Revisiting Waco: Prophets, Guns, and the role of the Government in Defining Religion

The tragic events of Waco, although different in many ways to those of Jonestown (especially as it regards the role of law enforcement), also forces the scholar as well as any curious person, to ask questions about the nature of religion and human existence: why do some people decide to believe certain individuals even when their claims may seem irrational, or even dangerous? What is the difference, if any, between a cult and a religion? What is the role of government in regulating religious groups? Why are American evangelical groups so obsessed with the end of times? As Smith said, our need to understand is not the same as our approval of the practices we study, but as he warned us “if we do not persist in the quest for intelligibility, there can be no human sciences, let alone, any place for the study of religion within them.”

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Jerry Garcia, the Grateful Dead, and the Ritual Sacrifice of Celebrities

I became fascinated by the constant religious references used by many of the people interviewed in the documentary to describe and explain the Grateful Dead phenomena: attending a Dead concert was a religious experience, Jerry Garcia was a prophet, a Messiah, a shaman, the audience at the shows were organized like a mandala […]The Grateful Dead, and Jerry Garcia in particular embraced the winds of change and created a band that reflected an utopian, egalitarian, decentered, unstructured way of making music. Their music, in many ways was not only an artistic statement, but also a reflection of their own social and political views. They played as they lived. And Jerry Garcia became the unofficial priest of a small but powerful movement that began to sweep America for almost three decades.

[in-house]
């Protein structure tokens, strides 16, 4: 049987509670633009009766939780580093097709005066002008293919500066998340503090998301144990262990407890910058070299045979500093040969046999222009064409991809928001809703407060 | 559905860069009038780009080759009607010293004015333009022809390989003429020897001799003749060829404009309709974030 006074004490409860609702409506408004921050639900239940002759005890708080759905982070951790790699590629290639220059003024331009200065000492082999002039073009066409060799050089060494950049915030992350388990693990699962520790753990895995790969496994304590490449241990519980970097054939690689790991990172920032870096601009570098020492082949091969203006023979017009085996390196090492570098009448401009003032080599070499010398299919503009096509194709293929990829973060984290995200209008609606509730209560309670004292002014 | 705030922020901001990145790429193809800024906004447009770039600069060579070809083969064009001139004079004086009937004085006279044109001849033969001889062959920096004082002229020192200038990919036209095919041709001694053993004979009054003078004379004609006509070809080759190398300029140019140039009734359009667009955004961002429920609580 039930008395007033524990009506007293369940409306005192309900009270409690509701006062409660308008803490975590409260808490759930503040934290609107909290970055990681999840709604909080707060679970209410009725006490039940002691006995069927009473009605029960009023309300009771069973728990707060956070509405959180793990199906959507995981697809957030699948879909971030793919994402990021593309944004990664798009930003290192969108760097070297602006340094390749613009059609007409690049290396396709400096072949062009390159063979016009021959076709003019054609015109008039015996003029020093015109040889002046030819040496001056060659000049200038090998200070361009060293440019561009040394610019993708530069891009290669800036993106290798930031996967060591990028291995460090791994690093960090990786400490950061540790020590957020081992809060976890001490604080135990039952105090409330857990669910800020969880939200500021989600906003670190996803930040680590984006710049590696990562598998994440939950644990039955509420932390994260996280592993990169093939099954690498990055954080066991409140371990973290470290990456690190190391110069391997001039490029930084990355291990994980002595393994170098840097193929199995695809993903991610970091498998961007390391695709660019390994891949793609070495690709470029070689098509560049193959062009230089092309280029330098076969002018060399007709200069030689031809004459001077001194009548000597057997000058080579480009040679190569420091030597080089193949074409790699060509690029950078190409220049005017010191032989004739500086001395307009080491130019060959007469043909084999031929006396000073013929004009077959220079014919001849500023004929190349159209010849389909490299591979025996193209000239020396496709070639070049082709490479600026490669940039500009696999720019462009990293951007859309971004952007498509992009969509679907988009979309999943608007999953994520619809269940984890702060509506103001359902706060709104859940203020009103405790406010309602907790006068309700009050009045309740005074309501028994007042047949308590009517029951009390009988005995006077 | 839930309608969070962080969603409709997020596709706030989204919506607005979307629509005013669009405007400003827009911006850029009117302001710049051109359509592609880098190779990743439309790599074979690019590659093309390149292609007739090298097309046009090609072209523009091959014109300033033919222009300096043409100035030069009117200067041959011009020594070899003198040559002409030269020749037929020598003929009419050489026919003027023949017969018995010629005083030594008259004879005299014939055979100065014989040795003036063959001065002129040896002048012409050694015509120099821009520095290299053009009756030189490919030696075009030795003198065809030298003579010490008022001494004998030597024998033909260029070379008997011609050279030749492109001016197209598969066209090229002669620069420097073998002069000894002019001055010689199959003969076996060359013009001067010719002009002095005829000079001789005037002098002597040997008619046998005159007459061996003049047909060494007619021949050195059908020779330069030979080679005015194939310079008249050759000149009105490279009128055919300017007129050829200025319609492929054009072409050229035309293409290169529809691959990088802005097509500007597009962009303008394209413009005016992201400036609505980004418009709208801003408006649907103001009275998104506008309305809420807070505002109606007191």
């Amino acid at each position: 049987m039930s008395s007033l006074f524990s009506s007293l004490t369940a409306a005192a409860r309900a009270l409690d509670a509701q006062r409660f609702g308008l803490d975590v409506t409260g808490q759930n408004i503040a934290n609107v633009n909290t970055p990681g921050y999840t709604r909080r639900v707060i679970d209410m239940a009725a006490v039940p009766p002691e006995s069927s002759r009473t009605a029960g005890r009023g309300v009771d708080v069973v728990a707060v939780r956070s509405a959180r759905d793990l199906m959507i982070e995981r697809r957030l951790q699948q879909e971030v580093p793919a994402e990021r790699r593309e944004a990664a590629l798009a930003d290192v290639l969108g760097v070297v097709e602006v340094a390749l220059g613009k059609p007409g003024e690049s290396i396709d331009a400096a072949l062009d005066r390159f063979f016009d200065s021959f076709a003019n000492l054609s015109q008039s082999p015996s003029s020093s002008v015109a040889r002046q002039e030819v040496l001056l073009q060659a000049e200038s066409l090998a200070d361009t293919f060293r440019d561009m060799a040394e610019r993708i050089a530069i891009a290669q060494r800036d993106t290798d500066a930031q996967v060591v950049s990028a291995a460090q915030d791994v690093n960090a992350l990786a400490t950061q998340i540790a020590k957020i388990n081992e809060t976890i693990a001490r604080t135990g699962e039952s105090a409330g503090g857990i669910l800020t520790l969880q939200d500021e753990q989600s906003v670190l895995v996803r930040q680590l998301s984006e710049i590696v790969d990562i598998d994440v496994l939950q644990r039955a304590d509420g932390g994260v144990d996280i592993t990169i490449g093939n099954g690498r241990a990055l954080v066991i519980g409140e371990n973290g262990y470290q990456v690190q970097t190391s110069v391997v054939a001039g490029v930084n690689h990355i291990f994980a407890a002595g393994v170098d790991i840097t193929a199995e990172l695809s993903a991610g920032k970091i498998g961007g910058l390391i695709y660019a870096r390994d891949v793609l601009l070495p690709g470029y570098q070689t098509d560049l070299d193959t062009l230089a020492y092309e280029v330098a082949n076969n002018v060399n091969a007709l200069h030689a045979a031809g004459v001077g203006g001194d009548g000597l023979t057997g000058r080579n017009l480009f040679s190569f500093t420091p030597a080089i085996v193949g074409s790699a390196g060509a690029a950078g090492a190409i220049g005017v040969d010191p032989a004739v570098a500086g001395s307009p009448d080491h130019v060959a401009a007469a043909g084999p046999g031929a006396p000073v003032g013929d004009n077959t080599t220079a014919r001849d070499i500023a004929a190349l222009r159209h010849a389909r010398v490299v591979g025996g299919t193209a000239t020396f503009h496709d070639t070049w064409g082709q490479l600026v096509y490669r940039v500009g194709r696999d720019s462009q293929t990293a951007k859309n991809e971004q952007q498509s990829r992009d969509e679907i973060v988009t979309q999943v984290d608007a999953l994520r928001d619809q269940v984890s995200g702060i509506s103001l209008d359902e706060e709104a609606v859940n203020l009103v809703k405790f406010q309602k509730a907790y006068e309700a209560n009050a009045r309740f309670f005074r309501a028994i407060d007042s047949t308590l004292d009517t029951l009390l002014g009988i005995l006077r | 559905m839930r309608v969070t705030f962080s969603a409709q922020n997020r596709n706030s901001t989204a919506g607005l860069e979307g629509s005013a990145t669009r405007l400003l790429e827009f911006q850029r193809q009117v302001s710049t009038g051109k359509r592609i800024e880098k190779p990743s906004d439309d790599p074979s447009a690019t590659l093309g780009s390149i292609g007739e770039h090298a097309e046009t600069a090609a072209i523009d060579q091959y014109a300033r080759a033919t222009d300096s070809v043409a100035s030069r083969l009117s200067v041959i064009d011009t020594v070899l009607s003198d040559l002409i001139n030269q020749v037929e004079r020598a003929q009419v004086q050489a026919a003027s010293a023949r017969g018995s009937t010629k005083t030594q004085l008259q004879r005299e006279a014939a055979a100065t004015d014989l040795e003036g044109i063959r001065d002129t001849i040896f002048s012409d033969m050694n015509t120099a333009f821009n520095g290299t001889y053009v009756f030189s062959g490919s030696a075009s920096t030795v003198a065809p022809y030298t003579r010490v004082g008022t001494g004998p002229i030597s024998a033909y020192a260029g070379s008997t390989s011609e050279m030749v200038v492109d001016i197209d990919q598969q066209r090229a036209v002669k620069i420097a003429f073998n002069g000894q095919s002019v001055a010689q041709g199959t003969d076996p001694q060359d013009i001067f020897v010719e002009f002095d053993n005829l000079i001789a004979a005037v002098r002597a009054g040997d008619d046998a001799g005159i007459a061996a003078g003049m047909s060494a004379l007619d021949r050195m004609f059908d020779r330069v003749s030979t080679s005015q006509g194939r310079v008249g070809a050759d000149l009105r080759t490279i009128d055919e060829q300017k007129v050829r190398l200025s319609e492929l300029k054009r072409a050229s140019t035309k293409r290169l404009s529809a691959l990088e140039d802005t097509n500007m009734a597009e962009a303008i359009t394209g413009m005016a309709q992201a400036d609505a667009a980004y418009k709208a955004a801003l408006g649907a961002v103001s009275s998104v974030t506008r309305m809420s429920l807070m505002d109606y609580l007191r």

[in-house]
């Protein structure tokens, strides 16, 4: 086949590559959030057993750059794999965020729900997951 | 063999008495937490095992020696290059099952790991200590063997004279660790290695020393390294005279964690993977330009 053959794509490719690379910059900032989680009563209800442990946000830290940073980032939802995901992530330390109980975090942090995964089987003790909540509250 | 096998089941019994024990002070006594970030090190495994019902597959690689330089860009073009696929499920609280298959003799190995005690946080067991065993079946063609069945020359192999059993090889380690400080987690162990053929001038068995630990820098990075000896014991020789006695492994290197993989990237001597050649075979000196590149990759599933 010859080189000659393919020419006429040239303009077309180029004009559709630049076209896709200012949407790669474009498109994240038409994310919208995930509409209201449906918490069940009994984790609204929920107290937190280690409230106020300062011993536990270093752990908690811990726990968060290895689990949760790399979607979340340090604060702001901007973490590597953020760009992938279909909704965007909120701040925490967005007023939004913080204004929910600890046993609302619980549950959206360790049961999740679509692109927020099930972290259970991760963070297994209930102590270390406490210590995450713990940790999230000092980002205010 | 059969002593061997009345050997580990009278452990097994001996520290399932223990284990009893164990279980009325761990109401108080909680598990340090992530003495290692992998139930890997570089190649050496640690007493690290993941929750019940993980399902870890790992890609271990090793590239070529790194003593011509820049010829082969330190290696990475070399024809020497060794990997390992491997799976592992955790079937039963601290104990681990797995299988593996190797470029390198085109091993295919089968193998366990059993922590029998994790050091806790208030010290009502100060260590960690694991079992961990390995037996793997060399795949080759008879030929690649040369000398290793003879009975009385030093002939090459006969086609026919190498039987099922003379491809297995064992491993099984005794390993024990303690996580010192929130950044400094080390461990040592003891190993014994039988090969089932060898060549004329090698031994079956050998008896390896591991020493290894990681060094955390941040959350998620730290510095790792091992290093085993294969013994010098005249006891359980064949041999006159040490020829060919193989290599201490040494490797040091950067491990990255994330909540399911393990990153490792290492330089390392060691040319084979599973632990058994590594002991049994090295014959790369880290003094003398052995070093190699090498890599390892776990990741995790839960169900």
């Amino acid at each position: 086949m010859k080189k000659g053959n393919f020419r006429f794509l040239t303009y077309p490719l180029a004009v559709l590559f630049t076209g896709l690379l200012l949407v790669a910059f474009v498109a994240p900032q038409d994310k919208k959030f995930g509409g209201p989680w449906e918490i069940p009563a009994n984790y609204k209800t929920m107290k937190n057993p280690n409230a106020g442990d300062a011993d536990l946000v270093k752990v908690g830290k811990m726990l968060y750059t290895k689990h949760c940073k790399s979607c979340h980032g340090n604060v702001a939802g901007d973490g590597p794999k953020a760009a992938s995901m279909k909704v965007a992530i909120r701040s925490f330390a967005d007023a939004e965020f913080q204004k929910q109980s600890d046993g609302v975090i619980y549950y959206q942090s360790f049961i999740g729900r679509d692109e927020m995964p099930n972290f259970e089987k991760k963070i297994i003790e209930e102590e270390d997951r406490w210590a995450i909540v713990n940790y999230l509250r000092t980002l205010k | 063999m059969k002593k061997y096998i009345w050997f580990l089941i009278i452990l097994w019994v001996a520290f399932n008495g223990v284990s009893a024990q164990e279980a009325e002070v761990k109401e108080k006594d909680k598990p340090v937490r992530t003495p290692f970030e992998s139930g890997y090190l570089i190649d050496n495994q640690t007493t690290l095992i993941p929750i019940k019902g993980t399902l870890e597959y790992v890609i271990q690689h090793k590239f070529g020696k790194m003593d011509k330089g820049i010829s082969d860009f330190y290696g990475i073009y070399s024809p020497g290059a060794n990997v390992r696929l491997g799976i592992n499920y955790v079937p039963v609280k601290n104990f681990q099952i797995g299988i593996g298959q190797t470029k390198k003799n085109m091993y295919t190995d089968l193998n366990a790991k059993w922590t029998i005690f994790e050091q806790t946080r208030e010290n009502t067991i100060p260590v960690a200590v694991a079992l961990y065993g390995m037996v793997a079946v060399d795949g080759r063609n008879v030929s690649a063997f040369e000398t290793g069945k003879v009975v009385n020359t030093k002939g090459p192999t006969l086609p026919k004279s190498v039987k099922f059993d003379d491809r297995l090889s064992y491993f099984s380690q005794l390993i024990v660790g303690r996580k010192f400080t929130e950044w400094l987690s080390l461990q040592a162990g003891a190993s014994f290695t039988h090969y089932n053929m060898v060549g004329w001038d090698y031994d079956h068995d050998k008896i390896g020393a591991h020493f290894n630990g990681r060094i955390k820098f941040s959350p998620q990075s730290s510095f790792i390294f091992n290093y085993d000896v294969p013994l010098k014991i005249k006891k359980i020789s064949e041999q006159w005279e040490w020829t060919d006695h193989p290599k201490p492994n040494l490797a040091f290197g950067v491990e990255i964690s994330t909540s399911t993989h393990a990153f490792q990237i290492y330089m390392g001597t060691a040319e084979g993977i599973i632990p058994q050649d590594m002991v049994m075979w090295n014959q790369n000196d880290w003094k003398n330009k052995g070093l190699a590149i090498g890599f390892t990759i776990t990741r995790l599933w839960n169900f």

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Under His Eye: Handmaid’s Tale, Evangelical Christianity, and Mike Pence’s America

Some people may think that I am exaggerating, that this dystopian America is not what Trump, Pence, and their followers want. But as a thought experiment, if you take Pence’s ideas, which have been quite consistent throughout his time as a member of Congress and then as the Governor of Indiana, what kind of America do we see? What does an America in which women do not have the same rights as men (there is a very interesting New Yorker piece on his views on this issue), where abortion is illegal, where  gay people have no rights (in 2006 he said that “societal collapse was always brought about following an advent of the deterioration of marriage and family.”), and race issues in America are not really a problem? The Handmaid’s Tale explores an America in which all of those ideals become a reality. 

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In Defense of Mother!

Last weekend, Darren Aranofsky released his latest film Mother! to abysmal box office results and quite strong negative reactions by audiences. Critics, overall, seemed to have liked it, but the public in general was mostly confounded, if not downright outraged by what they had watched. CinemaScore, a site that surveys audiences reviews of films gave […]

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